I’ve been promising a series on a concept that has changed my life more than even The Game did.
That series begins today.
I’m going to slowly walk you into it, because every single person in the Inner Circle can benefit from this.
However, not everyone is ready to hear it.
What we’re going to be talking about has such strong defense mechanisms holding it in place that a certain percentage of people–especially those who need this information the most—-are going to dismiss parts of this series as not pertinent to them.
Do so at your own peril.
According to one model of neuro-linguistic programming, there are six levels at which we can learn and change.
The outermost level is the easiest to change, and the innermost level is the most difficult.
1. The outermost level is Environment.
I remember, for example, preparing to go to college, feeling like I’d have a fresh start on my social life and a chance to finally be cool.
Guess what happened?
You got it: I still wasn’t cool. I was still me.
2. Going one level deeper, there are Behaviors.
A lot of The Game is based on behaviors.
If you change what you’re doing, you’ll usually get different results.
3. Next there’s Capabilities.
These are not just the skills you possess, but also how you use your brain.
So changing some behaviors may not be possible if you don’t possess the capability to do it.
4. Even deeper, there are Beliefs.
This is what is known as “inner game.”
And more than anything, it is beliefs that drive success–in dating, in relationships, in careers, in life, and, most importantly, in happiness and life satisfaction.
The challenge with beliefs is that often we are not aware of the beliefs that drive us, or unable to change the beliefs that sabotage us.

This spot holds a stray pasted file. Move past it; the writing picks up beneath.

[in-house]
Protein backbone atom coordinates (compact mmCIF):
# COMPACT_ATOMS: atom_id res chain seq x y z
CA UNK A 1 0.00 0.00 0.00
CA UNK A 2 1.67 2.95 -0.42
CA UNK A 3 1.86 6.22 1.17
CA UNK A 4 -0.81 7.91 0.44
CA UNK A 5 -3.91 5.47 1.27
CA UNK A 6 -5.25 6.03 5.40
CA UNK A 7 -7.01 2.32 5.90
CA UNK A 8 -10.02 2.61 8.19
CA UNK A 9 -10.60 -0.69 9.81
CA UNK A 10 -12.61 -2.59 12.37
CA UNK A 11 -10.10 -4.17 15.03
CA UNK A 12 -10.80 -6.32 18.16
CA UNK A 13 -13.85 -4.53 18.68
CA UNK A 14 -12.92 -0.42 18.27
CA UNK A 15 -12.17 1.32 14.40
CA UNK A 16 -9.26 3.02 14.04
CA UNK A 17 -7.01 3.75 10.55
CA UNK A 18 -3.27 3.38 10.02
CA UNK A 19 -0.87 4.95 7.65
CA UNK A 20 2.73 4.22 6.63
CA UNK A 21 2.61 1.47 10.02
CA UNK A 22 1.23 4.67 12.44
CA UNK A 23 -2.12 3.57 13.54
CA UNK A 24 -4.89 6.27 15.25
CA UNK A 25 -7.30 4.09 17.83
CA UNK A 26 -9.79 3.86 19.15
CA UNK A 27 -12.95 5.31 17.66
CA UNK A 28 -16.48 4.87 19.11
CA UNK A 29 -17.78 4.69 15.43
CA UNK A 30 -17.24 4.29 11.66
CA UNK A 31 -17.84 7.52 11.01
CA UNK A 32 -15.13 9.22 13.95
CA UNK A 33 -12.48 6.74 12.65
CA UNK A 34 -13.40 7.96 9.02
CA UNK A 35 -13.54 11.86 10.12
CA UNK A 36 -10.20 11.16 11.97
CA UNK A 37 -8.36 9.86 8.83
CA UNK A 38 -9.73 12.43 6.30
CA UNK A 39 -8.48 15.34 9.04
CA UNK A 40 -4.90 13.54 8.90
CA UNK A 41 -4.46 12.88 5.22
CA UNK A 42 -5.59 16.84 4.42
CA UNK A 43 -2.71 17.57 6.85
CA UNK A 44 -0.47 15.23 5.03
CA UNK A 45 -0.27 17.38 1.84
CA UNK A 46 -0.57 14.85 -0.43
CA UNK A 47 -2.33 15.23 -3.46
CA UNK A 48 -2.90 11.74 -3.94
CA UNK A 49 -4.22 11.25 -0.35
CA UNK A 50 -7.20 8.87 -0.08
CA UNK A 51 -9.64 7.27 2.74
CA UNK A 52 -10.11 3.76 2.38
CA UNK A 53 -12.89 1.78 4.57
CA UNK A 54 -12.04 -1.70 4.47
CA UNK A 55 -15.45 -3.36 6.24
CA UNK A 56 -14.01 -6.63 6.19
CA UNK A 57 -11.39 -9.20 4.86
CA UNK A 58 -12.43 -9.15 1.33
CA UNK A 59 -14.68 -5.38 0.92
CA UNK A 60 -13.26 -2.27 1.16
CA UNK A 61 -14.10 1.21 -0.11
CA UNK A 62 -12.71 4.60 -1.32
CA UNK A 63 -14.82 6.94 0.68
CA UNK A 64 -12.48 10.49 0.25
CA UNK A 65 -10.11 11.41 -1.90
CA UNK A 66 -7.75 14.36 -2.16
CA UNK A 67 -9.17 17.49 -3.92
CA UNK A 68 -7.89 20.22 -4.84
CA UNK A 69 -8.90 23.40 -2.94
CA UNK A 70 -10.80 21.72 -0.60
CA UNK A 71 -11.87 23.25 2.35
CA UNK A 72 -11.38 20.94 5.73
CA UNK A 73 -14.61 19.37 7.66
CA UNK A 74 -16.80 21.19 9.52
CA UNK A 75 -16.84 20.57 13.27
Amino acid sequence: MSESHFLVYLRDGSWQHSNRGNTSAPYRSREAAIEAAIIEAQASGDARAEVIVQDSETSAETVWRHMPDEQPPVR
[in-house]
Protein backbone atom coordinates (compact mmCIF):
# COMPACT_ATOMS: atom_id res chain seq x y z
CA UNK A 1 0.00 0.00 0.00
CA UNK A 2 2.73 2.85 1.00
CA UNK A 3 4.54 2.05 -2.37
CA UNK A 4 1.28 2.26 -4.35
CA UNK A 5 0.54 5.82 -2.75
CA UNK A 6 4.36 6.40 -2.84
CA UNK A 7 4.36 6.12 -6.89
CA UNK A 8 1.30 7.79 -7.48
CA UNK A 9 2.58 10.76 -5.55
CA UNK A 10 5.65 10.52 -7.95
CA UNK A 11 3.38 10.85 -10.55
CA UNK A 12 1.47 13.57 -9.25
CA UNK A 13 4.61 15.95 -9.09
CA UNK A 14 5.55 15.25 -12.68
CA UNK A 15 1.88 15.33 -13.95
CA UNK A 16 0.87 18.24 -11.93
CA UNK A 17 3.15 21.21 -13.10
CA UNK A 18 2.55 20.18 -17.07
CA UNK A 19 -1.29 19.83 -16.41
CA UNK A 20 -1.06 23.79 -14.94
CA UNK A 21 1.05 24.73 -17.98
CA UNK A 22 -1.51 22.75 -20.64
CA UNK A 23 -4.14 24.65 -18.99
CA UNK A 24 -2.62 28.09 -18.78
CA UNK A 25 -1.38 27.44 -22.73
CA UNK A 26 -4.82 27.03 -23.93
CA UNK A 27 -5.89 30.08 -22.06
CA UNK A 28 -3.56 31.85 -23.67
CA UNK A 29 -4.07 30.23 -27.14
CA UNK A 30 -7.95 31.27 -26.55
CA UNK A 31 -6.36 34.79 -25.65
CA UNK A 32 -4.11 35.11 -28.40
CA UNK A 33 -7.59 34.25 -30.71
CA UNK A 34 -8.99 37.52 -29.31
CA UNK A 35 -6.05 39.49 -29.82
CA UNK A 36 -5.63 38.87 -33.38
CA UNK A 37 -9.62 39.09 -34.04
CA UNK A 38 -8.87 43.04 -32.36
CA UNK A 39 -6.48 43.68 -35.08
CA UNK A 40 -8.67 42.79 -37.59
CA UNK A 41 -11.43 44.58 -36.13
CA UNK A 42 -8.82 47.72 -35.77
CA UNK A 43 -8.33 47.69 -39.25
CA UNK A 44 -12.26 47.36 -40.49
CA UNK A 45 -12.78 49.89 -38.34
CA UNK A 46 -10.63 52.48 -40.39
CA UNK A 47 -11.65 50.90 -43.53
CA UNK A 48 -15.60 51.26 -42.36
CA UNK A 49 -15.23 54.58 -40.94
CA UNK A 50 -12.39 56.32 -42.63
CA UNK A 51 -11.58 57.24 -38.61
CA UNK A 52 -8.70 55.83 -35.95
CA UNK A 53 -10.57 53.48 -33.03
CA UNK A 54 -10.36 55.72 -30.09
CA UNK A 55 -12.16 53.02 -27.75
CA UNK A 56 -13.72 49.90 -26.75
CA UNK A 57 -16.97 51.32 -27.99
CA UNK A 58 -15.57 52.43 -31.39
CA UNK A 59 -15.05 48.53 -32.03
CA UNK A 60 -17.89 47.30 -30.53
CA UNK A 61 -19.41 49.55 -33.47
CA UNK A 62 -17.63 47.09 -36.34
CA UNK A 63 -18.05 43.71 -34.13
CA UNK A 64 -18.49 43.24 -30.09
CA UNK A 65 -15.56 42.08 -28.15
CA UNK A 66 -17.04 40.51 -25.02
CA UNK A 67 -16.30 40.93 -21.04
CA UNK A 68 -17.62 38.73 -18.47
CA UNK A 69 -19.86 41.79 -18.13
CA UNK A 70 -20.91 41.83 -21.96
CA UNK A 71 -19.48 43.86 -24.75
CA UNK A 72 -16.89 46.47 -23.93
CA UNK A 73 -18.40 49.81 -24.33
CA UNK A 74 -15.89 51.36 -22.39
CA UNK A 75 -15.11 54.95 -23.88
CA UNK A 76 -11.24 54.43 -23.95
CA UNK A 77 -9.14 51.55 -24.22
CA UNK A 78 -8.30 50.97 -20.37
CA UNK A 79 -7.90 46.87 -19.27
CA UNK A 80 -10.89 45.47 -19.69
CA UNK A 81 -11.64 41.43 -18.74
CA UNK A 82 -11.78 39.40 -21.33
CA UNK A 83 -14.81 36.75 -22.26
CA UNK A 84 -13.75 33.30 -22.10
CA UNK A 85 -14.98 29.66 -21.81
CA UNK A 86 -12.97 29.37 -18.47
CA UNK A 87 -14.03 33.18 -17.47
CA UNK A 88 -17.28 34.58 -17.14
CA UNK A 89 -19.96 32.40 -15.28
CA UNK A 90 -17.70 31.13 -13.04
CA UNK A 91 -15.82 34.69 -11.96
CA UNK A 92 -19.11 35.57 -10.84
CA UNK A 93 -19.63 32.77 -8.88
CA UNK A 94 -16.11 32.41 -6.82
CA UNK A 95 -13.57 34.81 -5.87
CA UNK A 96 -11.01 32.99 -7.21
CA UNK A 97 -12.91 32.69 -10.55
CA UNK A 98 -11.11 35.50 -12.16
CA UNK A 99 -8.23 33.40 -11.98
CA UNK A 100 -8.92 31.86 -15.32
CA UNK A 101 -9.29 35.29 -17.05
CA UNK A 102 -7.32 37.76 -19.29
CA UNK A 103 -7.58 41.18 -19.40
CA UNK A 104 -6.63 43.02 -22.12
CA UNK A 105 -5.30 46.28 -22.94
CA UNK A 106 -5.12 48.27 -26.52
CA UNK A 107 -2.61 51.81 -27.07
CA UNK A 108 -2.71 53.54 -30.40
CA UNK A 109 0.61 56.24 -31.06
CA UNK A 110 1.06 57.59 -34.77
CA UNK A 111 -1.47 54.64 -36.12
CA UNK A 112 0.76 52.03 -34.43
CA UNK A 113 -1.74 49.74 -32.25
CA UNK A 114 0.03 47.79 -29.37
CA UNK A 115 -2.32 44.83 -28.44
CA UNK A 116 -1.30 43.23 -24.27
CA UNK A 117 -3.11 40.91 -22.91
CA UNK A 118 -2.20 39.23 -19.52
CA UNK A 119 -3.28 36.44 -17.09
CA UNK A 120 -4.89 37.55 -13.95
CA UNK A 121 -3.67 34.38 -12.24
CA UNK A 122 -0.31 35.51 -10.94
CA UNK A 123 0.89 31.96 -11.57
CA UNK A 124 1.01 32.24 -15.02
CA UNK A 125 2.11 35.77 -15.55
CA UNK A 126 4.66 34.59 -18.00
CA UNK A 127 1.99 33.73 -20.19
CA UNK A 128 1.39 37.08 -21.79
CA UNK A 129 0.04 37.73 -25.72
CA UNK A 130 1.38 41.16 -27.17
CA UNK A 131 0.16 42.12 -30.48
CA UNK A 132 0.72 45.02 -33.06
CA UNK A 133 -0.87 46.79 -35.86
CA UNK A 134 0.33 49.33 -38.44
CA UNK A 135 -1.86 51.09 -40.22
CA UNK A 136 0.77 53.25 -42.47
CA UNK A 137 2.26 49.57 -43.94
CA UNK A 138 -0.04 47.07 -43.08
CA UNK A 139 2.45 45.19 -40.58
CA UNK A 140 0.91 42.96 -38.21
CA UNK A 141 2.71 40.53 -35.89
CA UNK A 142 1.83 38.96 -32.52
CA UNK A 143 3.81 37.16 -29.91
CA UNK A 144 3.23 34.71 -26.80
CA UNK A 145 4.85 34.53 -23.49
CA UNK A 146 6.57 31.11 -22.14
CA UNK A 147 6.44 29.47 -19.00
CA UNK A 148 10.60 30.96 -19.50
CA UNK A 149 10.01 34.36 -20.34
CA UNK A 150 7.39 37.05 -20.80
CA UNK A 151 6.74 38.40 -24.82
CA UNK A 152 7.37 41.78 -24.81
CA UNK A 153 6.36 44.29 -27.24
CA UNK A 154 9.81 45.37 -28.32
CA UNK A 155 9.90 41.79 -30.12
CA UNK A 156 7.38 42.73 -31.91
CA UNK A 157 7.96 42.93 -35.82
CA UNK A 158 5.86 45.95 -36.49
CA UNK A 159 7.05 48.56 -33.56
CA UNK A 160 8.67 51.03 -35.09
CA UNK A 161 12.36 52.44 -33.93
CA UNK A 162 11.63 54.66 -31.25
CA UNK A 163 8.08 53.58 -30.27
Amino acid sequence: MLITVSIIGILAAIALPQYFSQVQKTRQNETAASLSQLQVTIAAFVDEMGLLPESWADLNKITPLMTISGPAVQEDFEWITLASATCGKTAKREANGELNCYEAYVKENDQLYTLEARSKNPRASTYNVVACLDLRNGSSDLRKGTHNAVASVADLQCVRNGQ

5. Beyond beliefs, there’s Identity.
This is about who we are (or who we believe ourselves to be).
As one of my favorite NLP pioneers Robert Dilts puts it:
“It is our perception of our identity that organizes our beliefs, capabilities and behaviors into a single system.”
6. Finally, at the deepest level is Spirituality.
This is how we see ourselves fitting into the bigger picture of the universe.
If our body is a system, then this is the system that we believe our body to be a part of.
Now, here’s the cool thing about these Levels of Change:
If you change at the outermost level, generally little else changes.
But if you change at the deeper levels, typically everything above it changes as well.
If your beliefs about yourself become more positive, then your capabilities will increase, your behaviors will shift, and you’ll surround yourself with more positive people.
(No one broke any Olympic records by believing, deep down, that they couldn’t do it.)
Most people spend a lot of time trying to change their behaviors, because it seems quicker and seems more effective.
Changing beliefs, on the other hand, seems like a long, slow, and at times impossible process.
But let’s challenge that:
Look at The Game.
It seems easy to change behaviors.
For example: If you stand up straight when approaching, turn your body at a 45 degree angle, and rock on your back foot as if you’re about to leave, then you will have better results when you start a conversation with a stranger.
Most people can master that in no time at all.
But let’s not forget how MANY behavioral changes there were to learn to actually master The Game itself.
I spent some two years learning countless techniques, tactics, routines, and rules.
But what if, instead, I worked solely on my beliefs?
What would have happened then?
I wouldn’t have had to fake non-neediness, because I actually wouldn’t be needy.
I wouldn’t have had to demonstrate value, because I’d be demonstrating value simply by existing.
I wouldn’t have had to seek approval, because I’d approve of myself.
I wouldn’t have had to try to be like someone else, because I’d know I was enough as I was.
And I wouldn’t have been so fixated on every outcome, because I’d have a sense of abundance instead of scarcity in my life.
So I could have bypassed all those tactics and techniques completely.
But how do you find and change your own beliefs, and doesn’t it seem dangerous to mess with our identity?
And how exactly did those things get there in the first place?
I will try my best to answer these questions in the following emails.
I say “try,” because beliefs are stubborn creatures.
They hide deep inside your mind, buried so deep that sometimes you can’t even find them.
And if you spot them for a brief moment, they often slip away and hide again.
And even if you do manage to catch them, then what?
Is being aware of a belief enough to change it?
This is just the start. In the next post, prepare to deep-dive into the inner recesses of your mind.